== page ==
Galileo constellation

What is Galileo?

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ESA / Applications / Navigation / Galileo / First Galileo Launch

Galileo will be Europe’s own global navigation satellite system, providing a highly accurate, guaranteed global positioning service under civilian control. It will be inter-operable with GPS and GLONASS, the two other global satellite navigation systems.

A user will be able to determine their position with the same receiver from any of the satellites in any combination. By offering dual frequencies as standard, however, Galileo will deliver real-time positioning accuracy down to the metre range, which is unprecedented for a publicly available system.

It will guarantee availability of the service under all but the most extreme circumstances and will inform users within seconds of a failure of any satellite. This will make it suitable for applications where safety is crucial, such as running trains, guiding cars and landing aircraft.

The first Galileo satellite will be launched at the end of December 2005, followed by a second in 2006. The mission objective of these satellites is to characterize the critical technologies which have been developed under ESA contracts. Following on from this first in-orbit validation of Galileo technologies, four operational satellites will be launched to complete validation of the basic Galileo space segment and the related ground segment. Once this In-Orbit Validation (IOV) phase has been completed, the remaining operational satellites will be placed in orbit to reach full operational capability.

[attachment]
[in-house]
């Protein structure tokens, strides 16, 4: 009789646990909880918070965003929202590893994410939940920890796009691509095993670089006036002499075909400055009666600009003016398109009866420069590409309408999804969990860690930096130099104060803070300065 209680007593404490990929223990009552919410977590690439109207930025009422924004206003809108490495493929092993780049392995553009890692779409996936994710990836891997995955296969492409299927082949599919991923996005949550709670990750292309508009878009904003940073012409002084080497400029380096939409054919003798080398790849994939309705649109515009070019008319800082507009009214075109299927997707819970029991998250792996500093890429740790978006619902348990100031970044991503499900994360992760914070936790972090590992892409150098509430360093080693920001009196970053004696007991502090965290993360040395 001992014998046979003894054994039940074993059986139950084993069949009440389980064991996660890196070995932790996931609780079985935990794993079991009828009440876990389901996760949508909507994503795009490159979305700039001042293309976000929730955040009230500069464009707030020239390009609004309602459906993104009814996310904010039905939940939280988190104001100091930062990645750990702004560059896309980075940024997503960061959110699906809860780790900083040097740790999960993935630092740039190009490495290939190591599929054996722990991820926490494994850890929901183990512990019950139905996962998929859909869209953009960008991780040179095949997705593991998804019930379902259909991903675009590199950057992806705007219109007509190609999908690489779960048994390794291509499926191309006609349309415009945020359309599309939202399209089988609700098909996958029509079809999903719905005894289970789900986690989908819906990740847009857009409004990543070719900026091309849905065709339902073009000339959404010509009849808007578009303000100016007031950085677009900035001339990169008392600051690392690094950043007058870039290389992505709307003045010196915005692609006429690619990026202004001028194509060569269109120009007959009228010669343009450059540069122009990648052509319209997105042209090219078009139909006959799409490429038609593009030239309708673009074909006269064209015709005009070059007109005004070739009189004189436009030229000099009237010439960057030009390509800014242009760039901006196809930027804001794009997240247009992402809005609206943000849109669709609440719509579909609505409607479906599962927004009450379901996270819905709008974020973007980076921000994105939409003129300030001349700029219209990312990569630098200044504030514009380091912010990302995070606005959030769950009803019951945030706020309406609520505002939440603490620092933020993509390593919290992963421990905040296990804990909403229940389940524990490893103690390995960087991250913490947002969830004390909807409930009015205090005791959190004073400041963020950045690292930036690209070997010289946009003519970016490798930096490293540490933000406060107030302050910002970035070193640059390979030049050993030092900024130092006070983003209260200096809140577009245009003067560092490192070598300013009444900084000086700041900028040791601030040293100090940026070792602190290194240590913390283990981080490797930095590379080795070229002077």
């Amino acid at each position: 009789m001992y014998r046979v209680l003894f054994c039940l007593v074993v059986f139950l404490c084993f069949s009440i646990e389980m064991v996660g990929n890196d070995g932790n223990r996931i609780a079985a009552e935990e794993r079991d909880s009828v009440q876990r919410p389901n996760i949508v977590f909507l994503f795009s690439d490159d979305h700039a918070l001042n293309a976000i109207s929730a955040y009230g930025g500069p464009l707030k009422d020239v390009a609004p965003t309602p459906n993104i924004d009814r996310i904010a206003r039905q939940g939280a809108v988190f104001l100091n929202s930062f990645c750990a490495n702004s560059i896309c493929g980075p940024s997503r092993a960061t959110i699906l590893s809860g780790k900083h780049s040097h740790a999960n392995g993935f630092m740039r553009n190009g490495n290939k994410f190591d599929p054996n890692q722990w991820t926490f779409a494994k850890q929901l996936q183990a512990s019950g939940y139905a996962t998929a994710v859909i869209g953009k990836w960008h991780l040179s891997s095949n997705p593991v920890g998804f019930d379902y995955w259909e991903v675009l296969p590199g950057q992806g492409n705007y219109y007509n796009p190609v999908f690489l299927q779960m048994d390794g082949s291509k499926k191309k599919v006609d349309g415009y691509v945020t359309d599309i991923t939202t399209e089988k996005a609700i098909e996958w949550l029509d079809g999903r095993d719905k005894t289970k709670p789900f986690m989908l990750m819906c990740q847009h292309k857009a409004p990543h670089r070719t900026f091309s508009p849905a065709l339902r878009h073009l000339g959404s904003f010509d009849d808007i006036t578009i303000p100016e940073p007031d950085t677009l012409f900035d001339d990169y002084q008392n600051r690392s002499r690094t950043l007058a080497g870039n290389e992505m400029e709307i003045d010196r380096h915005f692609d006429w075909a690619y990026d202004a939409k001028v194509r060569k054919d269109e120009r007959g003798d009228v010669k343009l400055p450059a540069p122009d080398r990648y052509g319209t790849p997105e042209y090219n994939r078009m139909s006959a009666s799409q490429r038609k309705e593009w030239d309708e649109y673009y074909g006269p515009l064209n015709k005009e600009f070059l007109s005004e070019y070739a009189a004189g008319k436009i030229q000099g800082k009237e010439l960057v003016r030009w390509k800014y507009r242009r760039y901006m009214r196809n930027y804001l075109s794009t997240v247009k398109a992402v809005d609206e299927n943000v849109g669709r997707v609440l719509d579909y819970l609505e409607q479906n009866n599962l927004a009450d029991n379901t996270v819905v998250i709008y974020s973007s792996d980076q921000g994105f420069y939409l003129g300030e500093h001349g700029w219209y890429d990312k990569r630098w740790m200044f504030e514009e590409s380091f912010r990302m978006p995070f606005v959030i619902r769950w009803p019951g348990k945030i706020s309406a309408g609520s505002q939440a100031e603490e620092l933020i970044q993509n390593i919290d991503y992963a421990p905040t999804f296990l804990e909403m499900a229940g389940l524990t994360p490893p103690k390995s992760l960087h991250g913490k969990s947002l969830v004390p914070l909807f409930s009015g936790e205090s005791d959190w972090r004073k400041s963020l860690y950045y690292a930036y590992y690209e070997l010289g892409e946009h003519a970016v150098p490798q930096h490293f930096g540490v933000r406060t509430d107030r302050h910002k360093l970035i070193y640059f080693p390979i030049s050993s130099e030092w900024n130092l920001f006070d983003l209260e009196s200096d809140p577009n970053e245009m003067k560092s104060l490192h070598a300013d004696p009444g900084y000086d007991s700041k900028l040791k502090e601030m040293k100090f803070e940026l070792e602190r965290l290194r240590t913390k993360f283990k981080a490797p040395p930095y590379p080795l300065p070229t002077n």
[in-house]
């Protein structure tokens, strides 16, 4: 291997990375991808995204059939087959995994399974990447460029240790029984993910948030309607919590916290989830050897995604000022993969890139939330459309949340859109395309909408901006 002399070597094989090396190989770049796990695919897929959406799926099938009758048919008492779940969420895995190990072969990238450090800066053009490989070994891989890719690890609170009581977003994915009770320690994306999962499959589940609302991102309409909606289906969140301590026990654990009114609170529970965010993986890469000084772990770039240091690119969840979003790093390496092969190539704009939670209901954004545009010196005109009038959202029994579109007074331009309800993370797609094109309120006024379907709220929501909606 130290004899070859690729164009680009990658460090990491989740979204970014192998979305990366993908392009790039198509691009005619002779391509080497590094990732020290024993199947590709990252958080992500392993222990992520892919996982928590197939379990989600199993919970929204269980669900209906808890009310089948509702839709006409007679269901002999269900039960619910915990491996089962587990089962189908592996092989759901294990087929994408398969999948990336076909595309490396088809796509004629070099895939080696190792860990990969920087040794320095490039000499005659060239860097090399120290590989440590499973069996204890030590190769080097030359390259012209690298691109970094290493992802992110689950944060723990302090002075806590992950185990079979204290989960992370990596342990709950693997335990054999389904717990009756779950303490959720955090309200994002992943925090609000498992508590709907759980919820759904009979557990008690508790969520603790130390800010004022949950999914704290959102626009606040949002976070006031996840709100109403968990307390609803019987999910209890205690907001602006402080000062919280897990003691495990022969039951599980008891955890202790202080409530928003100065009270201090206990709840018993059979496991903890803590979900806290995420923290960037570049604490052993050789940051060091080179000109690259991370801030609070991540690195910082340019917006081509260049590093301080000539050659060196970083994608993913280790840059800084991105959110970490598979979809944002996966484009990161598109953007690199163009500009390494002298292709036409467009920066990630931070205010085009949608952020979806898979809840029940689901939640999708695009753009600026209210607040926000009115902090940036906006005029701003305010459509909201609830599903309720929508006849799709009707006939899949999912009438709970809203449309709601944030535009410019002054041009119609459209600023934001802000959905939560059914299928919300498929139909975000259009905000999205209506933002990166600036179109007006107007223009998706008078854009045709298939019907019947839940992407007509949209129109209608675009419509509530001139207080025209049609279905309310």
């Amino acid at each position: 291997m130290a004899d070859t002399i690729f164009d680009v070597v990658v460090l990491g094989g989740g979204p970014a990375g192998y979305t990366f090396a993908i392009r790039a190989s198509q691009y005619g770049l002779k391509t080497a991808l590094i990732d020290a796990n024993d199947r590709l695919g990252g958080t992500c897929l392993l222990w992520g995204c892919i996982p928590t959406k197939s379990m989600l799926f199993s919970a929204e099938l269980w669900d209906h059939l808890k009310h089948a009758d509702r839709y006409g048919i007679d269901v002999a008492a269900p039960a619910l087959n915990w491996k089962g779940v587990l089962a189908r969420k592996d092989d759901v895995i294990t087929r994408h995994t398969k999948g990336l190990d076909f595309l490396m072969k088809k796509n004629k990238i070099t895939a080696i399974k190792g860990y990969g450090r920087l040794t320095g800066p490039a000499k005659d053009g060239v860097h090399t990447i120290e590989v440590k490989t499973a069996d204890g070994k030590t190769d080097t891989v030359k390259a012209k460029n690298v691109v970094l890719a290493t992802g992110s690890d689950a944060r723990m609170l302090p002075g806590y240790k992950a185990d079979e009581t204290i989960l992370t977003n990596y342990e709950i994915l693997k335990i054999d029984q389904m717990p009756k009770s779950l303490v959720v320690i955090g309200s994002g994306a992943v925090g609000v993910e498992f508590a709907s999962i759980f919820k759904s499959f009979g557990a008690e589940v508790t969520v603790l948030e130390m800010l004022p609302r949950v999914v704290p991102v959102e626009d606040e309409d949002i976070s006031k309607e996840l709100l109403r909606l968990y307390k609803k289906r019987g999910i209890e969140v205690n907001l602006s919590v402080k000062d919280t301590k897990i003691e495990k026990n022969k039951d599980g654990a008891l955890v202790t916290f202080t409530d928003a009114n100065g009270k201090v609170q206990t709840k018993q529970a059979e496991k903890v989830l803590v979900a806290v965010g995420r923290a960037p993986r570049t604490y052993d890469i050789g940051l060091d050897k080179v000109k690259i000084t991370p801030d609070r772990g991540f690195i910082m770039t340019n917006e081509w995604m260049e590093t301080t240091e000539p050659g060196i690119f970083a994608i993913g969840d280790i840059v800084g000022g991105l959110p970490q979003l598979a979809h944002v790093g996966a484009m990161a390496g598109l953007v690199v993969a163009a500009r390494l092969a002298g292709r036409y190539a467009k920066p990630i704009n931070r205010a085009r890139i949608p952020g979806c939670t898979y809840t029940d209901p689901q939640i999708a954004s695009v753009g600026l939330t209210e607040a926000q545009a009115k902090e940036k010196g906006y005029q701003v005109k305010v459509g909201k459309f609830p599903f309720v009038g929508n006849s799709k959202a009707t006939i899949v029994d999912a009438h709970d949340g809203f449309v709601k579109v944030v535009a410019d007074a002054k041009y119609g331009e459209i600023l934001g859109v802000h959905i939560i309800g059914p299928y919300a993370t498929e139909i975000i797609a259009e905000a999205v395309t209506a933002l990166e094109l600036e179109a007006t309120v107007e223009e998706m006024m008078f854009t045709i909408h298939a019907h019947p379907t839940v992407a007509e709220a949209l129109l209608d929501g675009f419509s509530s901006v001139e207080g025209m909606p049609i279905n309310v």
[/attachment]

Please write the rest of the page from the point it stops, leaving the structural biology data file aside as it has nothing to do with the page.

The fully deployed Galileo system consists of 30 satellites (27 operational + 3 active spares), positioned in three circular Medium Earth Orbit (MEO) planes at 23 222 km altitude above the Earth, and with each orbital plane inclined at 56 degrees to the equatorial plane. Once this is achieved, the Galileo navigation signals will provide a good coverage even at latitudes up to 75 degrees north, which corresponds to the North Cape, and beyond. The large number of satellites together with the optimisation of the constellation, and the availability of the three active spare satellites, will ensure that the loss of one satellite has no discernible effect on the user.